Really, that’s all that matters. 

Shut up and do it

IMG_3063.JPGEvery Tuesday and Thursday morning I have a conversation with myself. Actually, the talk usually starts Monday and Wednesday evening.

Tuesday and Thursday in my current training plan are workout days. Tuesdays are speed intervals, Thursdays are tempo (at goal pace) runs. In just my third week of following a training plan for the first time in more than a year, I don’t have a ton of confidence. Workouts have always freaked me out, but now that I’m really getting back into it, I have extreme doubt and anxiety about my ability to do the workout on the schedule. So much so that I even have a hard time getting myself to try.

This morning was no different. When a friend texted me last night to ask what today’s workout was, I looked it up and immediately started wondering if I would be able to complete the 4×1200 at between 5K and 10K pace (I’m shooting for 7:45 right now). This morning as I waited in line to vote, I wasn’t thinking about the candidates, I was thinking about alternatives to that workout. I told myself I’d do two or three reps, or I’d do a couple 800s.

Constant talk. Constant self doubt. It’s nonstop.

It kept up during my 1 1/2 mile warmup. As I made my way back to East End Beach to do a little dynamic warmup and start my workout, I wasn’t convinced I’d make it through this workout. Then I reminded myself I felt the exact same way at the exact same spot the week before when I did 5x1K, and the week before that when I did 6×800. I made it through both of those workouts, so I convinced myself to at least start this one.

The first rep was painful. My left ankle was tight, my right hamstring was a little sore, and my legs felt like lead. The second rep was better and faster. I started to loosen up. The third rep was the best one. The fourth rep was … hold on and finish.

I learned a lesson this morning. I’m learning a lot of lessons being back on the grind. Sunday, I was reminded it is OK to be tired. Today I learned I should stop worry so much about workouts and at least give them a shot. Chances are I will make it through them just fine, and be better for it. And if I don’t, because I’m tired or sore or just not fit enough, that’s OK, too.

Training is not about one day, one workout. It’s about the weeks and months of work. I have a hard time remembering that. My anxiety kicks in and my doubt kicks in. My self confidence has always been garbage, training sometimes brings out the worst in me. But days like today, when I fight through those voices in my head, it brings out the best in me.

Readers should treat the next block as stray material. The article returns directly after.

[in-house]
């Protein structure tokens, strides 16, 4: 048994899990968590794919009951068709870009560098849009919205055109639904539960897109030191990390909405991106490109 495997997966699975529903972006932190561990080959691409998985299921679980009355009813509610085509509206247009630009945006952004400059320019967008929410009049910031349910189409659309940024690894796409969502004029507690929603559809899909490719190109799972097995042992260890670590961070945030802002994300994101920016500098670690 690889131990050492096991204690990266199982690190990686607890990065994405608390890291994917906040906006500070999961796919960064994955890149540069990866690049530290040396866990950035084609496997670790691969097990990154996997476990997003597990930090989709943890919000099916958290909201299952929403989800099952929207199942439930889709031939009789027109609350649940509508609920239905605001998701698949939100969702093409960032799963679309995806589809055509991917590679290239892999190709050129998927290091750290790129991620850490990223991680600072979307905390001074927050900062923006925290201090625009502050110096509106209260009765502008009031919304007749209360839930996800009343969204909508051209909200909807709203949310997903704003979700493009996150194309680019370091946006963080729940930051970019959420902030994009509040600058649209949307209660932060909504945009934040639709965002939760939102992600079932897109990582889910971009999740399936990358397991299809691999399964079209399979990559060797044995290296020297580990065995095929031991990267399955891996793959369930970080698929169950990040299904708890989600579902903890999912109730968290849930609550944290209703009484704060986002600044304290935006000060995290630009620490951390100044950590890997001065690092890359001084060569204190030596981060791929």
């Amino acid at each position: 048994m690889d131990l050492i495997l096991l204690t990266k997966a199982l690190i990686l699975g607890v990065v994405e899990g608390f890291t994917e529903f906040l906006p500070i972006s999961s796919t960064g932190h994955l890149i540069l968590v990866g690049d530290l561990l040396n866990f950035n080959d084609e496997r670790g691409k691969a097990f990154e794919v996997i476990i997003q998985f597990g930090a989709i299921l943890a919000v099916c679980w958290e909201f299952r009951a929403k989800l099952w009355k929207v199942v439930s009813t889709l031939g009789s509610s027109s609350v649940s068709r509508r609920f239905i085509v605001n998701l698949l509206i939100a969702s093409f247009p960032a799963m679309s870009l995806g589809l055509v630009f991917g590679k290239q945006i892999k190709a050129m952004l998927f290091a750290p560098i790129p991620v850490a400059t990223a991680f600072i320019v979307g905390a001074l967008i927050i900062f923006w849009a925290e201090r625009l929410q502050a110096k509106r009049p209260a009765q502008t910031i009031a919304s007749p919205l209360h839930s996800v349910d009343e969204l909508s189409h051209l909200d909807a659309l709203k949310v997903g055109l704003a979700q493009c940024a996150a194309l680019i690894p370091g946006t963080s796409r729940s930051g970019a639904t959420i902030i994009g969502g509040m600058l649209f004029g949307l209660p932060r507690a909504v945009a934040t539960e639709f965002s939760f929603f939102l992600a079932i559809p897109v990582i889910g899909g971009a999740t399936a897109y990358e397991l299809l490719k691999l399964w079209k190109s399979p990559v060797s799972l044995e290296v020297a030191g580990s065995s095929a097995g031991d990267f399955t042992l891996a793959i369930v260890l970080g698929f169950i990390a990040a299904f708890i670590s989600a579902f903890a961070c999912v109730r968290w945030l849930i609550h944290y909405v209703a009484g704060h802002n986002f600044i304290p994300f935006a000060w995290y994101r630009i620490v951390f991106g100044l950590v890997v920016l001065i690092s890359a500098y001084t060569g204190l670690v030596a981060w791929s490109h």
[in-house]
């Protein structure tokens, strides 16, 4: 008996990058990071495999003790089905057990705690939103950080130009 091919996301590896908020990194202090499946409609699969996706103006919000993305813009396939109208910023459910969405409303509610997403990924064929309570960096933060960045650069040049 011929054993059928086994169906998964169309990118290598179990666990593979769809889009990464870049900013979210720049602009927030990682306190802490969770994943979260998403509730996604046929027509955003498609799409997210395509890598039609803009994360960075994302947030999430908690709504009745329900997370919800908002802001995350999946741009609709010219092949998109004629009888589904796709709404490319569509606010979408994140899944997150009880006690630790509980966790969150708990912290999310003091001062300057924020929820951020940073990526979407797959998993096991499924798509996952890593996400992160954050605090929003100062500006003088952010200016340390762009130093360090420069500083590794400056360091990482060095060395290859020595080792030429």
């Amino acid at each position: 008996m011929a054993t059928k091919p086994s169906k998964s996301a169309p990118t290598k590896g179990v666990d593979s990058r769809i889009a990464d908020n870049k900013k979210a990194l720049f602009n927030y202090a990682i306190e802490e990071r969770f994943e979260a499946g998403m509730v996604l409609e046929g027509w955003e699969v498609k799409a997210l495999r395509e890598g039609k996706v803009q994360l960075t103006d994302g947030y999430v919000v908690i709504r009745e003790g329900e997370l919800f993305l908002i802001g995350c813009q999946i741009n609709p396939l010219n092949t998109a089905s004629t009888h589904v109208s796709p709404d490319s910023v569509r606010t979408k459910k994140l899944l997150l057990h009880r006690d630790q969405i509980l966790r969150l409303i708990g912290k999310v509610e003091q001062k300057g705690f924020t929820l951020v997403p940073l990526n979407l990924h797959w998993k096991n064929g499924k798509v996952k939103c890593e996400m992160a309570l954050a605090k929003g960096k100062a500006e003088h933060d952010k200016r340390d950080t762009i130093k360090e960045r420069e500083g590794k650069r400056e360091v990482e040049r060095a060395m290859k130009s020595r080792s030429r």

Take it easy, man

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Not today, not even this year, but pretty typical, I’m staring at my watch.

I felt the buzzing on my wrist and heard the electronic bell. I immediately glanced at my watch to see my split. I knew, at least within a few seconds, what my split was. After all, I look at my watch 15 seconds ago.

And 15 second before that.

And 10 seconds before that.

I have an unhealthy obsession with my watch. I am constantly glancing down at my Garmin to see how far I have run, to see how “fast” or “slow” I am running.

It’s silly and unproductive, on a day like today for me to be constantly checking my pace. My 5-miler this morning was not a speed workout, it wasn’t a tempo run. Today’s run was about time on my feet. Slow, recovery miles. That was the plan for today. I shouldn’t need my watch to tell me I’m running slow. I’ve been running for 7 1/2 years, I should have a handle on that by now.

I’m trying really hard, as I wade into training again, to embrace those slow, easy days. Too many times in the past, I’ve gone too fast on my easy days. I felt bad about the numbers on my watch. I got caught up running with a group or a friend who is not only not on the same training plan as I am, but is much faster than I am. I’ve run too fast because it will look good on Strava.

And I wound up with bum hamstrings and ran shitty races.

There are a lot of layers to being a strong, healthy runner who is able to run the type of races I want to run. Strength training, stretching, doing workouts, putting in miles. The easiest one to accomplish is to allow myself to recover on those easy days by making sure the miles are slow and relaxed. Running fast all the time will put me back on the shelf, and I have no interest in that, so I’ll gladly run slow. I’m convincing myself to take pride in seeing how much slower my every day pace is compared to everyone I follow on Strava. All those people are either faster than me or run their easy stuff too hard. My goal is to do it right, and doing it right means recovering on recovery days.

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Some sloppy hand writing and slow miles (and a couple workouts) in my training log.

Next time, maybe I’ll leave my watch at home. I’m super anal about tracking my miles and having a record of everything I’ve done. I upload everything to Strava and write it in my running log. It wouldn’t hurt if I estimated from time to time and just made sure to get in some slow easy miles. I could very easily leave my watch behind so I don’t have the temptation to glance at it every 10 or 15 seconds, and I would likely accomplish much more.

Right now, Tuesdays and Thursdays are my “fast” days. In Hanson Half Marathon and Marathon Method those are called “something of substance” days. Tuesday are intervals, Thursday are tempos. Those are the days I need to focus on pace. The rest, well, just take it easy, man.